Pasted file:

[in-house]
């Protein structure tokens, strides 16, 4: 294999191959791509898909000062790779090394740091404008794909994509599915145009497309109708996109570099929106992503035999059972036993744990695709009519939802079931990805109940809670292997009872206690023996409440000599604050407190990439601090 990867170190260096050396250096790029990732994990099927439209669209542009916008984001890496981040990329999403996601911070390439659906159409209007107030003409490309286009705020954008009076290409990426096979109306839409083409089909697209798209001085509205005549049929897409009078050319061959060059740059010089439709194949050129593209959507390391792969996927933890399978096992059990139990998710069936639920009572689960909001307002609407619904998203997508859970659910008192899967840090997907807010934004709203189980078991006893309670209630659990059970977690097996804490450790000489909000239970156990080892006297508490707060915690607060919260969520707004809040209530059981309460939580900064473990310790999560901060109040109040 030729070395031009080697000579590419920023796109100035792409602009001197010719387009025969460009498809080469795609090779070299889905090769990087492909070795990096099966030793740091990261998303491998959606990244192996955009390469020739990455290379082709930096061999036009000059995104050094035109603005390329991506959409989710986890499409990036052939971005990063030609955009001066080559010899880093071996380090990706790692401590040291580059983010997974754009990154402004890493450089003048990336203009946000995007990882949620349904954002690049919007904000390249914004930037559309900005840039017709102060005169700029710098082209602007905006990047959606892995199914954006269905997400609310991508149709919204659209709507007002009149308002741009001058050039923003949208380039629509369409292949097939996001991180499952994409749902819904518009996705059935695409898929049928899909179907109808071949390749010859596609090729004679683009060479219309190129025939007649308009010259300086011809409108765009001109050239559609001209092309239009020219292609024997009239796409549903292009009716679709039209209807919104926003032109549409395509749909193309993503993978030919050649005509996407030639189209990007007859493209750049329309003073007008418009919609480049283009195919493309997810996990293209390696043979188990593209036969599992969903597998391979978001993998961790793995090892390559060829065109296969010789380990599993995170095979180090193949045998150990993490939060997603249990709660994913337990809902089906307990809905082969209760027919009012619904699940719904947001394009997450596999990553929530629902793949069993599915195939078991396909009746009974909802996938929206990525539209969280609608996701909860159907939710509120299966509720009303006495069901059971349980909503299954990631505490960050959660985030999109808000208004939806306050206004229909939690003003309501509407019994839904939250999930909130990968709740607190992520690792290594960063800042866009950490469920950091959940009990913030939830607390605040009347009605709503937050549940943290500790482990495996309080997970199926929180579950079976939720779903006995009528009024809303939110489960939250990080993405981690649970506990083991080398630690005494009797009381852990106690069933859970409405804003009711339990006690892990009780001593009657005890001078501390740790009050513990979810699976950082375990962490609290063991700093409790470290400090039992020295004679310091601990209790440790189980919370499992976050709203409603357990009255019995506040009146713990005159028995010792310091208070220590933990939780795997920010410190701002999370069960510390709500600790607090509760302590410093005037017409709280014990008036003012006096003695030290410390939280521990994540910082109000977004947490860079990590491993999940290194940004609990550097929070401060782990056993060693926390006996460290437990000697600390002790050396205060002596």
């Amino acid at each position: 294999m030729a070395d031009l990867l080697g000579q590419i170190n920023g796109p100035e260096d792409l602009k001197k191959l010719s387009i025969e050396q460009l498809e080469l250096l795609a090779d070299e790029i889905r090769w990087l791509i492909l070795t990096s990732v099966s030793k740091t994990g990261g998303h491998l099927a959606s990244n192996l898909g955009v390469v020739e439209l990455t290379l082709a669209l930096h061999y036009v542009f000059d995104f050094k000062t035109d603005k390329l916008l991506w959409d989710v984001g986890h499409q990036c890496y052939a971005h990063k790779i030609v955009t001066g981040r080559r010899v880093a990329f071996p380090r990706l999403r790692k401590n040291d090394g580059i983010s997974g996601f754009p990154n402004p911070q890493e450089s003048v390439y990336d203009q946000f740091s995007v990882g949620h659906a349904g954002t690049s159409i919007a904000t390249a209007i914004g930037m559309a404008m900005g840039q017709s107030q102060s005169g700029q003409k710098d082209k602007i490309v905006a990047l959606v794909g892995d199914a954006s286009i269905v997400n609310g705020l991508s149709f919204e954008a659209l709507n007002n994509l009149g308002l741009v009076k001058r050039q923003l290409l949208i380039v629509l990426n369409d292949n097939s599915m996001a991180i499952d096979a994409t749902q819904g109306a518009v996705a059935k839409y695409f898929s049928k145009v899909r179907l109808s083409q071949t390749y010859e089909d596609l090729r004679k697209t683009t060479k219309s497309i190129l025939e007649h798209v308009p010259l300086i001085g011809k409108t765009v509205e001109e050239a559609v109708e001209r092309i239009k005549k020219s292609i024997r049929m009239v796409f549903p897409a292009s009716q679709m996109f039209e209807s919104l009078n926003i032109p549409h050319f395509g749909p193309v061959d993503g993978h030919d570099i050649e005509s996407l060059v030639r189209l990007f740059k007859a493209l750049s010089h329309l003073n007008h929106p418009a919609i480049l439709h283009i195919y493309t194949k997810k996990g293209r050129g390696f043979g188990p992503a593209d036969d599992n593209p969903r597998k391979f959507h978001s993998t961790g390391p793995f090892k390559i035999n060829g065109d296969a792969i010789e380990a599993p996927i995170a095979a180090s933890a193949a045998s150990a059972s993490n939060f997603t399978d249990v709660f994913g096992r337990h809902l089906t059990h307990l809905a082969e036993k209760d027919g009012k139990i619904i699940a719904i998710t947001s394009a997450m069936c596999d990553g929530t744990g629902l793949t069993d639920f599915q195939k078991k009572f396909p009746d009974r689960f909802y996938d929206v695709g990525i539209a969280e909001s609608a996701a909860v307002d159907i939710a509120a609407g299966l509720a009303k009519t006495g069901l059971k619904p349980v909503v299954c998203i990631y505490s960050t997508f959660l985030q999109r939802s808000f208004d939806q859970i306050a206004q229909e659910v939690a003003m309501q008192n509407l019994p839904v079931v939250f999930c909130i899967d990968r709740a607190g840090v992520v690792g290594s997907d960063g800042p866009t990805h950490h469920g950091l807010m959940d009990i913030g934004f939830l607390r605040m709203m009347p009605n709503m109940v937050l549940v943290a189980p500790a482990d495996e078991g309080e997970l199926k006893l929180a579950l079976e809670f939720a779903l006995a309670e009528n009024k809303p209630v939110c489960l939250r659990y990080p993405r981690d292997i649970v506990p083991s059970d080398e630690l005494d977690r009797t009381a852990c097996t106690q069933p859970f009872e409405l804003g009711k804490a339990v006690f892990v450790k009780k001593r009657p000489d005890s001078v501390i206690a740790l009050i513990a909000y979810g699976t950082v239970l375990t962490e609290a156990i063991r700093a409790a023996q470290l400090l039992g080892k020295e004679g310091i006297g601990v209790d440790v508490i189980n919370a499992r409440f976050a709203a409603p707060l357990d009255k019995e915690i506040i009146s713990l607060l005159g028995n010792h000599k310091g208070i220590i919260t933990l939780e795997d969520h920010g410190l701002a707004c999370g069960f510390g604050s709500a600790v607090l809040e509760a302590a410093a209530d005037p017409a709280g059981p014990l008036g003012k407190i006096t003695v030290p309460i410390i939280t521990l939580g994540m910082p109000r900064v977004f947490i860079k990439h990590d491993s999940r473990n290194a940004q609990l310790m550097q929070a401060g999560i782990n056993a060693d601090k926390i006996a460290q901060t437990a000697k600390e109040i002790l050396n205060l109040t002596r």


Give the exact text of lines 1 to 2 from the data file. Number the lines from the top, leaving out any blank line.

[in-house]
């Protein structure tokens, strides 16, 4: 294999191959791509898909000062790779090394740091404008794909994509599915145009497309109708996109570099929106992503035999059972036993744990695709009519939802079931990805109940809670292997009872206690023996409440000599604050407190990439601090 990867170190260096050396250096790029990732994990099927439209669209542009916008984001890496981040990329999403996601911070390439659906159409209007107030003409490309286009705020954008009076290409990426096979109306839409083409089909697209798209001085509205005549049929897409009078050319061959060059740059010089439709194949050129593209959507390391792969996927933890399978096992059990139990998710069936639920009572689960909001307002609407619904998203997508859970659910008192899967840090997907807010934004709203189980078991006893309670209630659990059970977690097996804490450790000489909000239970156990080892006297508490707060915690607060919260969520707004809040209530059981309460939580900064473990310790999560901060109040109040 030729070395031009080697000579590419920023796109100035792409602009001197010719387009025969460009498809080469795609090779070299889905090769990087492909070795990096099966030793740091990261998303491998959606990244192996955009390469020739990455290379082709930096061999036009000059995104050094035109603005390329991506959409989710986890499409990036052939971005990063030609955009001066080559010899880093071996380090990706790692401590040291580059983010997974754009990154402004890493450089003048990336203009946000995007990882949620349904954002690049919007904000390249914004930037559309900005840039017709102060005169700029710098082209602007905006990047959606892995199914954006269905997400609310991508149709919204659209709507007002009149308002741009001058050039923003949208380039629509369409292949097939996001991180499952994409749902819904518009996705059935695409898929049928899909179907109808071949390749010859596609090729004679683009060479219309190129025939007649308009010259300086011809409108765009001109050239559609001209092309239009020219292609024997009239796409549903292009009716679709039209209807919104926003032109549409395509749909193309993503993978030919050649005509996407030639189209990007007859493209750049329309003073007008418009919609480049283009195919493309997810996990293209390696043979188990593209036969599992969903597998391979978001993998961790793995090892390559060829065109296969010789380990599993995170095979180090193949045998150990993490939060997603249990709660994913337990809902089906307990809905082969209760027919009012619904699940719904947001394009997450596999990553929530629902793949069993599915195939078991396909009746009974909802996938929206990525539209969280609608996701909860159907939710509120299966509720009303006495069901059971349980909503299954990631505490960050959660985030999109808000208004939806306050206004229909939690003003309501509407019994839904939250999930909130990968709740607190992520690792290594960063800042866009950490469920950091959940009990913030939830607390605040009347009605709503937050549940943290500790482990495996309080997970199926929180579950079976939720779903006995009528009024809303939110489960939250990080993405981690649970506990083991080398630690005494009797009381852990106690069933859970409405804003009711339990006690892990009780001593009657005890001078501390740790009050513990979810699976950082375990962490609290063991700093409790470290400090039992020295004679310091601990209790440790189980919370499992976050709203409603357990009255019995506040009146713990005159028995010792310091208070220590933990939780795997920010410190701002999370069960510390709500600790607090509760302590410093005037017409709280014990008036003012006096003695030290410390939280521990994540910082109000977004947490860079990590491993999940290194940004609990550097929070401060782990056993060693926390006996460290437990000697600390002790050396205060002596």